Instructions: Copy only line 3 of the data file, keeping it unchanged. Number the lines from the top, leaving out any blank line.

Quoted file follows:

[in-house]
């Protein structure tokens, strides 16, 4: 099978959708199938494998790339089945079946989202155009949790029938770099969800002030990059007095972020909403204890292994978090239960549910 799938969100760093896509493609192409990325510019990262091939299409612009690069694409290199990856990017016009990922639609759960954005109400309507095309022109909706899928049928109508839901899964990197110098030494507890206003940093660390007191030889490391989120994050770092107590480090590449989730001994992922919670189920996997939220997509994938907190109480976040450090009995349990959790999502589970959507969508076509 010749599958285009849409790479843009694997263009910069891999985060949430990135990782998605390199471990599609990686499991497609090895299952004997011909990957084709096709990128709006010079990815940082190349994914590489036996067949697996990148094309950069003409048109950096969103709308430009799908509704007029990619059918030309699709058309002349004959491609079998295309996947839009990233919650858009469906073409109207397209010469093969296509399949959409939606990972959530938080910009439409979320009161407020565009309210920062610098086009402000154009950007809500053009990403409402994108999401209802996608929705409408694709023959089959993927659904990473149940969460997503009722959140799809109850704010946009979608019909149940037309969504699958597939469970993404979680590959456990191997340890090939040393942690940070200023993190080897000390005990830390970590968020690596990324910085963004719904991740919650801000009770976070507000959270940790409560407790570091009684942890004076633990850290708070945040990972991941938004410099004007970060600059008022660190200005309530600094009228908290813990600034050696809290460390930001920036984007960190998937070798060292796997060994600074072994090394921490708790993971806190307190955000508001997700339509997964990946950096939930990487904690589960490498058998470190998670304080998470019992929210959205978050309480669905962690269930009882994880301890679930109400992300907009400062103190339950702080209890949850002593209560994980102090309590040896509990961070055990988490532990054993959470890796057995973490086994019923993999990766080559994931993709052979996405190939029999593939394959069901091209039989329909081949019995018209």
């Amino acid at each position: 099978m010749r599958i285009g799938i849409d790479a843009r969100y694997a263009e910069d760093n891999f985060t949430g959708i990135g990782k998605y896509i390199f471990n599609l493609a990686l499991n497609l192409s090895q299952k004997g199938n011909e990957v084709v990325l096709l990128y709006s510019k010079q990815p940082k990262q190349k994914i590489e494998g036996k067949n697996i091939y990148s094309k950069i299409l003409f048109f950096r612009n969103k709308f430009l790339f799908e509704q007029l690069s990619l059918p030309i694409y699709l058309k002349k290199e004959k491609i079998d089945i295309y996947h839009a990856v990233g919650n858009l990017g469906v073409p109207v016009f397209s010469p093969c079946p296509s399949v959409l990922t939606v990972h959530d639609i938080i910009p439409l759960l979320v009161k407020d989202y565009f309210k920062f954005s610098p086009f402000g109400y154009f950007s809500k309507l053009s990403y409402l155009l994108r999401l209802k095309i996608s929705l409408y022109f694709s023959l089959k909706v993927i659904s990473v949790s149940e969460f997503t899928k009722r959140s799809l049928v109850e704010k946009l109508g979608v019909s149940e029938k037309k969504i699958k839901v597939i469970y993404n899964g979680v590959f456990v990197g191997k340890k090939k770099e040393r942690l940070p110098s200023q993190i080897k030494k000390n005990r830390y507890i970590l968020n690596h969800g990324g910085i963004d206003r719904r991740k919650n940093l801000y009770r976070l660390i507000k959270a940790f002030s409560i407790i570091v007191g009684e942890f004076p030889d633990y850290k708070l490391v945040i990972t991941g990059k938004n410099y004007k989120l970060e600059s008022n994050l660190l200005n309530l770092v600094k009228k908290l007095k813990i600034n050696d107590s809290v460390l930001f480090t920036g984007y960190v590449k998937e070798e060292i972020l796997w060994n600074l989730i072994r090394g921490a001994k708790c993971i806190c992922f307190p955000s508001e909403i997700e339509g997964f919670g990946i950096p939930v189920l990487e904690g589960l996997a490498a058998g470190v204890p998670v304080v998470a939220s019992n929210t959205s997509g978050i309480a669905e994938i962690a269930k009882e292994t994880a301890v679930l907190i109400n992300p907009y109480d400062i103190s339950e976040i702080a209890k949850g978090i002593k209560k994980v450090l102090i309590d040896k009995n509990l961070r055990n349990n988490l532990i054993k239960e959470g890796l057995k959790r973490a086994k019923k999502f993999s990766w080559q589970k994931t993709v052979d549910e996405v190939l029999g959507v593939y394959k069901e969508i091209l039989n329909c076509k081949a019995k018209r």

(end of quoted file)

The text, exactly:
């Amino acid at each position: 099978m010749r599958i285009g799938i849409d790479a843009r969100y694997a263009e910069d760093n891999f985060t949430g959708i990135g990782k998605y896509i390199f471990n599609l493609a990686l499991n497609l192409s090895q299952k004997g199938n011909e990957v084709v990325l096709l990128y709006s510019k010079q990815p940082k990262q190349k994914i590489e494998g036996k067949n697996i091939y990148s094309k950069i299409l003409f048109f950096r612009n969103k709308f430009l790339f799908e509704q007029l690069s990619l059918p030309i694409y699709l058309k002349k290199e004959k491609i079998d089945i295309y996947h839009a990856v990233g919650n858009l990017g469906v073409p109207v016009f397209s010469p093969c079946p296509s399949v959409l990922t939606v990972h959530d639609i938080i910009p439409l759960l979320v009161k407020d989202y565009f309210k920062f954005s610098p086009f402000g109400y154009f950007s809500k309507l053009s990403y409402l155009l994108r999401l209802k095309i996608s929705l409408y022109f694709s023959l089959k909706v993927i659904s990473v949790s149940e969460f997503t899928k009722r959140s799809l049928v109850e704010k946009l109508g979608v019909s149940e029938k037309k969504i699958k839901v597939i469970y993404n899964g979680v590959f456990v990197g191997k340890k090939k770099e040393r942690l940070p110098s200023q993190i080897k030494k000390n005990r830390y507890i970590l968020n690596h969800g990324g910085i963004d206003r719904r991740k919650n940093l801000y009770r976070l660390i507000k959270a940790f002030s409560i407790i570091v007191g009684e942890f004076p030889d633990y850290k708070l490391v945040i990972t991941g990059k938004n410099y004007k989120l970060e600059s008022n994050l660190l200005n309530l770092v600094k009228k908290l007095k813990i600034n050696d107590s809290v460390l930001f480090t920036g984007y960190v590449k998937e070798e060292i972020l796997w060994n600074l989730i072994r090394g921490a001994k708790c993971i806190c992922f307190p955000s508001e909403i997700e339509g997964f919670g990946i950096p939930v189920l990487e904690g589960l996997a490498a058998g470190v204890p998670v304080v998470a939220s019992n929210t959205s997509g978050i309480a669905e994938i962690a269930k009882e292994t994880a301890v679930l907190i109400n992300p907009y109480d400062i103190s339950e976040i702080a209890k949850g978090i002593k209560k994980v450090l102090i309590d040896k009995n509990l961070r055990n349990n988490l532990i054993k239960e959470g890796l057995k959790r973490a086994k019923k999502f993999s990766w080559q589970k994931t993709v052979d549910e996405v190939l029999g959507v593939y394959k069901e969508i091209l039989n329909c076509k081949a019995k018209r």